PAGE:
Continental Airlines Flight 1713

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Continental Airlines Flight 1713
Continental Airlines Douglas DC-9-14 Silagi-1.jpg
A Continental Airlines Douglas DC-9-14 similar to the aircraft involved in the accident.
Accident summary
Date 15 November 1987
Summary Loss of control due to atmospheric icing
Site Stapleton Int'l Airport, Denver, United States
Passengers 77
Crew 5
Injuries (non-fatal) 28
Fatalities 28 (25 passengers, 3 crew)
Survivors 54
Aircraft type Douglas DC-9-14
Operator Continental Airlines
Registration N626TX
Flight origin Denver–Stapleton Int'l Airport (DEN/KDEN)
Destination Boise, Idaho

Continental Airlines Flight 1713 crashed while taking off in a snowstorm from Stapleton International Airport in Denver, Colorado on 15 November 1987. The Douglas DC-9-14 was operated by Continental Airlines and was a scheduled flight to Boise, Idaho.[1] Twenty-five passengers and three crew members died in the crash.


Continental Airlines Flight 1713 was scheduled to leave Denver at 12:25 PM MST, but many flights out of Denver that day were delayed by inclement weather.[2] The flight was cleared for takeoff at 2:14 PM Mountain Time.

As the plane was taking off, it over-rotated; the aircraft descended and the left wing struck the ground, causing the wing to separate. The left side of the plane and cockpit struck the ground next and the plane continued rolling, inverted. Of the 82 occupants on board (77 passengers and 5 crew), 28 were killed while 54 survived. The majority of the passengers who died were in the front and left side of the aircraft. As the plane skidded, the left side was tilted over and the tail was inverted; this action caused the middle part of the plane to squeeze and crush many of the passengers on board.[3] Fitzsimmons Army Medical Facility sent its personnel to assist in the triage of passengers.

Of the passengers who died, 16 died of blunt trauma and 12 died of mechanical asphyxia.[4]

Of the passengers who survived, 24 received minor injuries and 27 received serious injuries.[4]


Four days of hearings regarding the crash were held in Golden, Colorado in March 1988.[5][6] During the investigation, it was revealed that the captain, Frank Zvonek, had 166 hours of experience in this particular type of aircraft, and the copilot, Lee Bruecher, had only 26 hours.[7] Moreover, it was also discovered, as reported in "Miracle In The Blizzard," a feature article Henry Hurt had written for, and published in, the February 1990 issue of the Reader's Digest, that Zvonek had placed Bruecher in charge of actually flying the aircraft and that, before Continental had hired him, Bruecher had been dismissed by another airline (Able Aviation)[8] for his incompetence as a pilot.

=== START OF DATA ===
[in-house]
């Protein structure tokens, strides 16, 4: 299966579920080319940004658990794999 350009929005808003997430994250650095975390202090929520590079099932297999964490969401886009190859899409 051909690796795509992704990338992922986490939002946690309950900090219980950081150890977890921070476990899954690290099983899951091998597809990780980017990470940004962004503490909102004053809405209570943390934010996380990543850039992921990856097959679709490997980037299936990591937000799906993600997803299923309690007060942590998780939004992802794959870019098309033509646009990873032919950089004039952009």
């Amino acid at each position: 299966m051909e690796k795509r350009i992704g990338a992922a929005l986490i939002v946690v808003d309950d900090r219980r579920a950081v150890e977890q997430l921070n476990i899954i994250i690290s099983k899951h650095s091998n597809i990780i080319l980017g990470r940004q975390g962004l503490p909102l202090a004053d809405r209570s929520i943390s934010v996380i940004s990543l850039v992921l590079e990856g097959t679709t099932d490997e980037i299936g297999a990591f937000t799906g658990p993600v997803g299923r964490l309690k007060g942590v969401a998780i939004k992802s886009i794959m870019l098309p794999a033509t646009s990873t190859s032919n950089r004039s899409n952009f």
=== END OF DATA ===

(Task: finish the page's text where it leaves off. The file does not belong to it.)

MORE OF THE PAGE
In July 1988, Continental Airlines filed a report with the National Transportation Safety Board positing the causes of the crash as wake turbulence, poor snow plowing on the runway and errors by air traffic controllers.[9]

Seating chart of Continental Airlines Flight 1713 provided by the NTSB; the chart illustrates locations of passengers, lack of injury, severity of injuries, and cause of death

According to the FAA report, NTSB Number AAR-88/09 and NTIS Number PB88-910411:

"The National Transportation Safety Board determines that the probable cause of this accident was the captain's failure to have the airplane deiced a second time after a delay before takeoff that led to upper wing surface contamination and a loss of control during rapid takeoff rotation by the first officer. Contributing to the accident were the absence of regulatory or management controls governing operations by newly qualified flight crew members and the confusion that existed between the flightcrew members and air traffic controllers that led to the delay in departure."


After the crash, Continental Airlines reiterated its procedures for handling de-icing and developed a computerized assignment program that would keep pilots with less than 100 hours flying time in type from being assigned to the same flight.[7] The cockpit voice recorder from this crash was discussed in the cockpit of another flight that crashed the following year - Delta Air Lines Flight 1141.[10] The fact that "three minutes of non-pertinent social conversation" had occurred before take-off was mentioned in the official NTSB report.[11]

In popular culture[edit]

Continental Airlines Flight 1713 was mentioned in the film Rain Man.[12]


  1. ^
  2. ^ Knudson, Thomas J. (1987-11-16). "Plane Crashes in Snow at Denver; 26 of the 82 Aboard Are Killed". New York Times. Retrieved 2007-10-13. 
  3. ^ Associated Press (1987-11-27). "Rear Passengers Survived Air Crash". New York Times. Retrieved 2007-10-17. 
  4. ^ a b NTSB report AAR88-09 (Page 28 of 99).
  5. ^ Associated Press (1988-03-09). "Inquiry Into Denver Jet Crash Looks at Possible Ice Buildup". New York Times. Retrieved 2007-10-17. 
  6. ^ Associated Press (1988-03-10). "Rescue Coordinator Testifies In Continental Crash Hearing". New York Times. Retrieved 2007-10-17. 
  7. ^ a b Associated Press (1988-09-28). "U.S. Panel Lays Denver Air Crash To Failure to De-ice Second Time". New York Times. Retrieved 2007-10-17. 
  8. ^ Ott, James (1988-10-03). "NTSB Finds Inadequate Oversight Of New Pilots' Flight Operations". Aviation Week & Space Technology. 
  9. ^ Associated Press (1988-08-18). "Airline Says Several Errors Caused Crash Fatal to 28". New York Times. Retrieved 2007-10-17. 
  10. ^ Cockpit Voice Recording from Delta Air Lines Flight 1141
  11. ^ NTSB Accident Report, Ibid, p.39
  12. ^ Quiroga, Rodrigo (2012). "Chapter 7". Borges and Memory: Encounters with the Human Brain. MIT Press. pp. 101–102. ISBN 9780262304955. 

External links[edit]